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MG MGF Technical - m.o.t. failure and overheating
|Just purchased a MGF VVC,took for an M.O.T. failed on emmissions and overheated while this was taking place(fan not cutting in).headlights dipping to the right.|
Before the MOT I changed the oil filter,oil,air filter and plugs.The MOT guy thought the emmissions could be the sensor on the exhaust manifold,Can anyone help - Thanks
Seems any MGF that has stood for a while is almost guaranteed to blow the fan fuse. Replace with a 15A and it shouldn't happen again. Headlights go dim & lose beam pattern, but usually no problem aligning them. Or do you mean someone has fitted LHD headlamps..?
The lambda sensor is a likely suspect if the emissions are up, there is a method for testing it but I've not actually done it (yet) but someone better informed will be along shortly. Dirty or corroded electrical connections can also be the cause, many is the time a squirt of electrical contact spray in the right place is a full cure.
If there's any gap in the service history where cambelts might not have been changed, now would be a good time to check them out, and the tensioner too. Takes some wriggling to get the cambelt cover off, but worth the effort as you can also check there are no small leaks from the water pump (small enough that they'd never manifest themselves as a drip off the bottom of the cover); overheating a K series is occasionally a once-is-enough case for something to begin to let go, and early detection is a Good Thing. Sadly, MGR didn't specify a coolant level alarm until the TF years, and being so frugal with coolant the K series has to be looked after attentively. To rub salt in the wound, the temperature gauge is pretty useless, particularly in its reaction time.
If you're at a loose end on Monday, you'd find about the most MGF knowledge in a 50 yard radius anywhere in the paddock of Castle Combe circuit, where MGs On Track are having a track day (bathed in sunshine we can but hope)
I owe you a fiver,your diagnosis was completely correct - temperature sensor.
The car has just passed its MOT
The car has left hand drive headlights,to pass the MOT I have had to put converters which was done on the headlight machine in the garage
During the emmissions test at approx 3000 RPM ,the power steering light came on and there was no power steering,after a couple of minutes the light went out and it corrected itself.
Is this a normal fault are you aware of.
Many thanks Reg
|>Is this a normal fault are you aware of.|
That's no fault. It's correct in that way.
|>During the emmissions test at approx 3000 RPM ,the power steering light came on and there was no power steering,after a couple of minutes the light went out and it corrected itself.<|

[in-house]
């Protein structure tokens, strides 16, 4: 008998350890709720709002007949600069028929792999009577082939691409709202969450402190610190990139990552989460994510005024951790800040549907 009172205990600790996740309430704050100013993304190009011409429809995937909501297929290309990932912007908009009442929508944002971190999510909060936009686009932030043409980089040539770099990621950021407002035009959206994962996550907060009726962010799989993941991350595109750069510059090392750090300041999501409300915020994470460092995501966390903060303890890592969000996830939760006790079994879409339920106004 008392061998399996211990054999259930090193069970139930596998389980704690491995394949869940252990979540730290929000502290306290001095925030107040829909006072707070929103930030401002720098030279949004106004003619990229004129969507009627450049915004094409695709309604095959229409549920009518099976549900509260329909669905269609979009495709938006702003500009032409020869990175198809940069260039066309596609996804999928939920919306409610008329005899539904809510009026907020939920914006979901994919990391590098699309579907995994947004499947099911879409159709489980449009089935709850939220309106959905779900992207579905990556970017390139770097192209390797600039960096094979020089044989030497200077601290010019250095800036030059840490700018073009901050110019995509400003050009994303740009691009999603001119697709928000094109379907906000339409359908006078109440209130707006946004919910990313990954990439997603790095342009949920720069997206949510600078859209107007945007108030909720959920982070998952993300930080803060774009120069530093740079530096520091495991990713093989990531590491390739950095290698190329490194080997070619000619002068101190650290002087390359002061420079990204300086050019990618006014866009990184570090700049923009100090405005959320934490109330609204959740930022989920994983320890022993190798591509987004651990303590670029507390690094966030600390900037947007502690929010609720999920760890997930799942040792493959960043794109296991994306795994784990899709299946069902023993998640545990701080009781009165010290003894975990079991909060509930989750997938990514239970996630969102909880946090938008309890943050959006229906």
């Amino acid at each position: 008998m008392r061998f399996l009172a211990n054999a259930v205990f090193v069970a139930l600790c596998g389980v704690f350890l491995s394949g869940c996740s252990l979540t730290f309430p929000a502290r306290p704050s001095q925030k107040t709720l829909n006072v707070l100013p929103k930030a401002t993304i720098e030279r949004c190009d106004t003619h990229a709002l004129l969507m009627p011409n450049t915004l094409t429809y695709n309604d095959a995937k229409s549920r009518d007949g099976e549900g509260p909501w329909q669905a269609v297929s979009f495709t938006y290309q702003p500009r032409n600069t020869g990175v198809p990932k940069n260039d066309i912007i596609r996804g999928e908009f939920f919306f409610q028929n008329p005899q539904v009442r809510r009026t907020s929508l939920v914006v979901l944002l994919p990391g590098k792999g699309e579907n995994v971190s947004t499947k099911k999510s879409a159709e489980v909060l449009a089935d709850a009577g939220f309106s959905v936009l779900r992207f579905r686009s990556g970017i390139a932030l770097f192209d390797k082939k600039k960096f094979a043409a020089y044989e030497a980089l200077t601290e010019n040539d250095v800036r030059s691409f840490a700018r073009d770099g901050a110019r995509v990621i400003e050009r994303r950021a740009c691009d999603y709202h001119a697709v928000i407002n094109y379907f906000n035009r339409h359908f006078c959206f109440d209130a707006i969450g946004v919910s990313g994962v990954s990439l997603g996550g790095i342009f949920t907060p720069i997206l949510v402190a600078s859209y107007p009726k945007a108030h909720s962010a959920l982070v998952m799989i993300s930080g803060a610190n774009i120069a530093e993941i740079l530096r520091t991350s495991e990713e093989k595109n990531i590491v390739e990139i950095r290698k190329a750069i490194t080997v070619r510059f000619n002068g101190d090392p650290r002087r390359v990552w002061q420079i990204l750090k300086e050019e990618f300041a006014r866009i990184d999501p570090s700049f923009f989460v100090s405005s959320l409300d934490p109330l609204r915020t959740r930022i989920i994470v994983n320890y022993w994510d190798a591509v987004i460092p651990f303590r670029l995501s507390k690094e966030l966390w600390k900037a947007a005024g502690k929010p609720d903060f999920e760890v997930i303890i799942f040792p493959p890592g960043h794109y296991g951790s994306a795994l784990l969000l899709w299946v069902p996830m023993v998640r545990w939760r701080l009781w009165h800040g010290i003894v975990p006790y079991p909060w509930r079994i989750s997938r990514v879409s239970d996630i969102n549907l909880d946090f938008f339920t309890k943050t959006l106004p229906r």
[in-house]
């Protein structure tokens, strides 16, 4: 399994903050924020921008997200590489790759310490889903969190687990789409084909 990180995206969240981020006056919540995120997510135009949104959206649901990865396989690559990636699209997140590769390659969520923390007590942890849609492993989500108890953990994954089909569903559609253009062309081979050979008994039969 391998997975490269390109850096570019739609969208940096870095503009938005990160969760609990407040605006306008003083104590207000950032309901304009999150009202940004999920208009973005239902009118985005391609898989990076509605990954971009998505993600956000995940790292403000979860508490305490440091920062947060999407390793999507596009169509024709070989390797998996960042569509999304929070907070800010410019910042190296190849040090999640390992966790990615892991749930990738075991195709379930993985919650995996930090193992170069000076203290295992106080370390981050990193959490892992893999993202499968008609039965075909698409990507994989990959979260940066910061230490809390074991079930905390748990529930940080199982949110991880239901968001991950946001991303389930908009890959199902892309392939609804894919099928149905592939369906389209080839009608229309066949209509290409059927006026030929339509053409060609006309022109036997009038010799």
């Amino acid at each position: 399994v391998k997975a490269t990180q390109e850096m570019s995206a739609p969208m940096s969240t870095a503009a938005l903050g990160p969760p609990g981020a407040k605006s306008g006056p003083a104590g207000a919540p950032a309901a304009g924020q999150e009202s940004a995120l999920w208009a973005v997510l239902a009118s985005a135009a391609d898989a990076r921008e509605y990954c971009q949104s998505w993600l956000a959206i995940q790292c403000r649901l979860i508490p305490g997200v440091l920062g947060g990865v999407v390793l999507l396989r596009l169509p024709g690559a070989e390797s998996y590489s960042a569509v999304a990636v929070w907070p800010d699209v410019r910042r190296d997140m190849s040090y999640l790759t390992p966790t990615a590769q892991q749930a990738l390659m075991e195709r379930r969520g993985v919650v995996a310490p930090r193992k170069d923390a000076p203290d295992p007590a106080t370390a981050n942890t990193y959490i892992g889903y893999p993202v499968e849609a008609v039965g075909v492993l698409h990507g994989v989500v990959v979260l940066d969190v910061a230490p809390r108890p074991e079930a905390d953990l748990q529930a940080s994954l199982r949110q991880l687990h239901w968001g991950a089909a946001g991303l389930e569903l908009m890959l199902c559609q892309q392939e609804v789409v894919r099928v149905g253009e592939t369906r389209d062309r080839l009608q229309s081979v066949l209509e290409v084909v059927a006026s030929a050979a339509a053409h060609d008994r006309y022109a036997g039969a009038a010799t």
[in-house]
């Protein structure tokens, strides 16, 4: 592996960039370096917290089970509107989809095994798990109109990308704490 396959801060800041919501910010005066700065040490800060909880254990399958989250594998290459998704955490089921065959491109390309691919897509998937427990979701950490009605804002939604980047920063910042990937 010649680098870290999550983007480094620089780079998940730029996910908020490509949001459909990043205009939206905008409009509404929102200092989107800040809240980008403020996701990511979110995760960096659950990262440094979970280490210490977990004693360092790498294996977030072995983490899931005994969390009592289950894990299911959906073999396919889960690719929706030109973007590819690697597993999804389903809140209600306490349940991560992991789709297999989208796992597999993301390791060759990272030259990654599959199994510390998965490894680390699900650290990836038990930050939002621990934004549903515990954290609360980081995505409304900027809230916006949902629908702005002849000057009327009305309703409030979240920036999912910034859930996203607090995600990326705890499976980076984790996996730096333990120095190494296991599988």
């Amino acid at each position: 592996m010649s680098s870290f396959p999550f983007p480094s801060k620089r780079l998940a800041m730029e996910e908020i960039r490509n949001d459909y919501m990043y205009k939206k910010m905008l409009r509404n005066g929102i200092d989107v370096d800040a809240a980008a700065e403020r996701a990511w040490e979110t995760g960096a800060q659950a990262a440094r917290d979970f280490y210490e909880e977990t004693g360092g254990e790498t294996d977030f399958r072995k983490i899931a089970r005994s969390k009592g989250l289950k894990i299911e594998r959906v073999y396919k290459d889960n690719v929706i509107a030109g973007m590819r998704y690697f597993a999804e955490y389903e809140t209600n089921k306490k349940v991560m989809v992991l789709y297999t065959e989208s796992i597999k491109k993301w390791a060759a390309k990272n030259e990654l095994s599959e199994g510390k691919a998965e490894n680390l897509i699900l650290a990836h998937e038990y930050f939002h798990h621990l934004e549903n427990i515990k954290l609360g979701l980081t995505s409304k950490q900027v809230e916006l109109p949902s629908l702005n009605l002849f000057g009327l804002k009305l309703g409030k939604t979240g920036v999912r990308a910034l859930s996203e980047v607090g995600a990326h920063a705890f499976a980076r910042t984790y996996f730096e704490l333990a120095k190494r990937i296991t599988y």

The amount of assistance given by EPAS is related to road speed,if the system sees high engine speed with no/very low road speed it turns itself off giving the alarm light.I think.
|Yep, safety feature. Full power steering at 70 mph on a motorway would not be good.|
|I would like to thank everyone for their comments they have all been most helpful.|
I gave the car a good run at the weekend approx 300 miles and the little lady run superb
|I would just add to the above info regarding the fan fuse. Change it to a 20amp rather than the 15. One of the reasons being that if it hasn't been used for a while there is a chance that a sudden power surge could blow the 15 with horrendous results i.e no fan = HGF.|
|Paul Carugati (MGF and MGBGT)|
|Thanks for the correction Paul, I wasn't convinced I had the numbers right.|
Reg, good to meet you, glad to hear your trip was worthwhile ;o) I'll let you put that fiver into your tank, in gratitude for the fact that I didn't have to do any hands-on investigation, which invariably leads to pain and blood loss... If you'd hung around, you'd have witnessed how much power MGoT have over the weather - yet again, the rain held off until the day was over and people on their way home. We like that ;o)
I suspect you had to mask the headlamp beam quite heavily to dip the right way? If the net result is candles for headlamps, I may have an almost perfect solution for you - email me (mike at mgf1.co.uk) to hear more.
For the sake of the archives, the brown ECU temperature sender was apparently the cause of the emissions being high - if the ECU fails to get any input from the sensor it assumes 'cold' and richens up the mixture accordingly.
|This is a message for Mike Hankin|
I have tried to email you with no luck,so my email address is firstname.lastname@example.org PS the car is still running superb
This thread was discussed between 06/07/2007 and 10/08/2007
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